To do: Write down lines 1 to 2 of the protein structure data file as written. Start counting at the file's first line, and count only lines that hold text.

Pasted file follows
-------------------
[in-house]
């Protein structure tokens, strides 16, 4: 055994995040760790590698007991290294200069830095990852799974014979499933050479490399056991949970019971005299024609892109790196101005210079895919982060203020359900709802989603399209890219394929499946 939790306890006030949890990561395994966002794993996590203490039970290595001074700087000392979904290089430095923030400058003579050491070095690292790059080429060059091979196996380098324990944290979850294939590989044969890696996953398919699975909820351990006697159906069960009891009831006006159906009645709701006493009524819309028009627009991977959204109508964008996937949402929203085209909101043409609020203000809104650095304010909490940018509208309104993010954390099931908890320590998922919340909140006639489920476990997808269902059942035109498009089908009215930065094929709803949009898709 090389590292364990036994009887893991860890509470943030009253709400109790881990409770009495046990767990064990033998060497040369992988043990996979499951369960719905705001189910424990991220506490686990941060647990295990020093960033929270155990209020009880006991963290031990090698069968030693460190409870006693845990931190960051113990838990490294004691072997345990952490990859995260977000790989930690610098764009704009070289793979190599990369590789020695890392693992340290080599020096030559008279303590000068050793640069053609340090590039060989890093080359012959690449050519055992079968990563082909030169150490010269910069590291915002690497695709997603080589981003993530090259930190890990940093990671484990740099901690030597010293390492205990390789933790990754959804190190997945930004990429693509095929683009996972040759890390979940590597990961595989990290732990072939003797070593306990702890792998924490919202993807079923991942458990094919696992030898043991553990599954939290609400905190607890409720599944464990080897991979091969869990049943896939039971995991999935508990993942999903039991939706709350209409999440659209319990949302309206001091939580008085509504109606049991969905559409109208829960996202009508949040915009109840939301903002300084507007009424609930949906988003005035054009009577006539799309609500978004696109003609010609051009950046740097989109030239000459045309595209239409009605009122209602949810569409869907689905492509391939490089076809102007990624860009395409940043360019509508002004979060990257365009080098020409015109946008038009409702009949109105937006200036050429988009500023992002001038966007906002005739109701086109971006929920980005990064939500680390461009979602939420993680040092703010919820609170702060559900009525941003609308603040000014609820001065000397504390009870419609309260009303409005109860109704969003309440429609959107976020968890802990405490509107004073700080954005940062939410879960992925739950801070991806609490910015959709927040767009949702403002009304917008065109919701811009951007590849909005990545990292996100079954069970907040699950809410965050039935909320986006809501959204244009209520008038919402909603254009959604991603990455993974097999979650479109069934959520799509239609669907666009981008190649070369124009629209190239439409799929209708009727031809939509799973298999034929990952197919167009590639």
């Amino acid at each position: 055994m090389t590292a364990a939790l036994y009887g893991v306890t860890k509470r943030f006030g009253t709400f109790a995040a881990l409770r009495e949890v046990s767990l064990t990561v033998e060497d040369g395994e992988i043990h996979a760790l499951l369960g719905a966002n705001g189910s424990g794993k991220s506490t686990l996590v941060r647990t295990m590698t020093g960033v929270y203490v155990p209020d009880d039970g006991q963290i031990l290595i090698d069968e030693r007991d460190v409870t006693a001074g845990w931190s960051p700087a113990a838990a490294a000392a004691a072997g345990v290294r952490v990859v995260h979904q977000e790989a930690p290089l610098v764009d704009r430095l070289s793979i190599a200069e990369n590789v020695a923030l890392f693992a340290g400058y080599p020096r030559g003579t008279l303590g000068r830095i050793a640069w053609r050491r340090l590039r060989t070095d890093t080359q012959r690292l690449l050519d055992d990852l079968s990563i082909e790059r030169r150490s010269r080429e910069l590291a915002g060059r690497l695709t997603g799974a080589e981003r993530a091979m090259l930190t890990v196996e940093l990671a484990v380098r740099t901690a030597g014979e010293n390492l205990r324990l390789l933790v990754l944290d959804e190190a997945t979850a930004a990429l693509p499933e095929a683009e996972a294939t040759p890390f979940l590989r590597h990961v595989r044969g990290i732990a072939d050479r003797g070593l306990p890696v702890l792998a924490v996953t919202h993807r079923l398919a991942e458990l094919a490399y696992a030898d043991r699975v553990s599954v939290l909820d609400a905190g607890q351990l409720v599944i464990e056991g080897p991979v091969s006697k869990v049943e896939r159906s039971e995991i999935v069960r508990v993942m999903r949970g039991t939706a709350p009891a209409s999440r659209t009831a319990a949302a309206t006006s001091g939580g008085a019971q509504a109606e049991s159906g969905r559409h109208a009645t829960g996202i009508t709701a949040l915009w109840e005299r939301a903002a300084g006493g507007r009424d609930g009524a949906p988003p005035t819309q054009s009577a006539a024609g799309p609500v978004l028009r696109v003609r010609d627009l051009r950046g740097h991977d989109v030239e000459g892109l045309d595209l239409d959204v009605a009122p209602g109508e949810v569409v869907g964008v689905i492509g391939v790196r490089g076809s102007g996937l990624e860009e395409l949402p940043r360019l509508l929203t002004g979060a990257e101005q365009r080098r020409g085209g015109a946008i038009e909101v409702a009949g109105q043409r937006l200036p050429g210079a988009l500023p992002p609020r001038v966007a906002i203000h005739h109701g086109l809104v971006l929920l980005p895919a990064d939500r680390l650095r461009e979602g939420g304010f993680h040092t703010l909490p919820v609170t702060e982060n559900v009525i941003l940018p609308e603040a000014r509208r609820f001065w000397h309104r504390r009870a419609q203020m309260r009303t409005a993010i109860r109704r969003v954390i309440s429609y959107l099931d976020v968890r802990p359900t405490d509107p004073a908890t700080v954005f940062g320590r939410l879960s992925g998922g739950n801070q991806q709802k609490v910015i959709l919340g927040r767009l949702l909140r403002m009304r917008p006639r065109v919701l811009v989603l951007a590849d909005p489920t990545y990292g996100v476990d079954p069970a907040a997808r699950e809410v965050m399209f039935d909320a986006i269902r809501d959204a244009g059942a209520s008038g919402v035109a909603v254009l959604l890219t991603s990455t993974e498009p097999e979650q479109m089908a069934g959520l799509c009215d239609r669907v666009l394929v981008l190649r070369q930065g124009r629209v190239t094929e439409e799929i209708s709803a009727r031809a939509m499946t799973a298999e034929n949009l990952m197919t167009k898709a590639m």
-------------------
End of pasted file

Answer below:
[in-house]
């Protein structure tokens, strides 16, 4: 055994995040760790590698007991290294200069830095990852799974014979499933050479490399056991949970019971005299024609892109790196101005210079895919982060203020359900709802989603399209890219394929499946 939790306890006030949890990561395994966002794993996590203490039970290595001074700087000392979904290089430095923030400058003579050491070095690292790059080429060059091979196996380098324990944290979850294939590989044969890696996953398919699975909820351990006697159906069960009891009831006006159906009645709701006493009524819309028009627009991977959204109508964008996937949402929203085209909101043409609020203000809104650095304010909490940018509208309104993010954390099931908890320590998922919340909140006639489920476990997808269902059942035109498009089908009215930065094929709803949009898709 090389590292364990036994009887893991860890509470943030009253709400109790881990409770009495046990767990064990033998060497040369992988043990996979499951369960719905705001189910424990991220506490686990941060647990295990020093960033929270155990209020009880006991963290031990090698069968030693460190409870006693845990931190960051113990838990490294004691072997345990952490990859995260977000790989930690610098764009704009070289793979190599990369590789020695890392693992340290080599020096030559008279303590000068050793640069053609340090590039060989890093080359012959690449050519055992079968990563082909030169150490010269910069590291915002690497695709997603080589981003993530090259930190890990940093990671484990740099901690030597010293390492205990390789933790990754959804190190997945930004990429693509095929683009996972040759890390979940590597990961595989990290732990072939003797070593306990702890792998924490919202993807079923991942458990094919696992030898043991553990599954939290609400905190607890409720599944464990080897991979091969869990049943896939039971995991999935508990993942999903039991939706709350209409999440659209319990949302309206001091939580008085509504109606049991969905559409109208829960996202009508949040915009109840939301903002300084507007009424609930949906988003005035054009009577006539799309609500978004696109003609010609051009950046740097989109030239000459045309595209239409009605009122209602949810569409869907689905492509391939490089076809102007990624860009395409940043360019509508002004979060990257365009080098020409015109946008038009409702009949109105937006200036050429988009500023992002001038966007906002005739109701086109971006929920980005990064939500680390461009979602939420993680040092703010919820609170702060559900009525941003609308603040000014609820001065000397504390009870419609309260009303409005109860109704969003309440429609959107976020968890802990405490509107004073700080954005940062939410879960992925739950801070991806609490910015959709927040767009949702403002009304917008065109919701811009951007590849909005990545990292996100079954069970907040699950809410965050039935909320986006809501959204244009209520008038919402909603254009959604991603990455993974097999979650479109069934959520799509239609669907666009981008190649070369124009629209190239439409799929209708009727031809939509799973298999034929990952197919167009590639």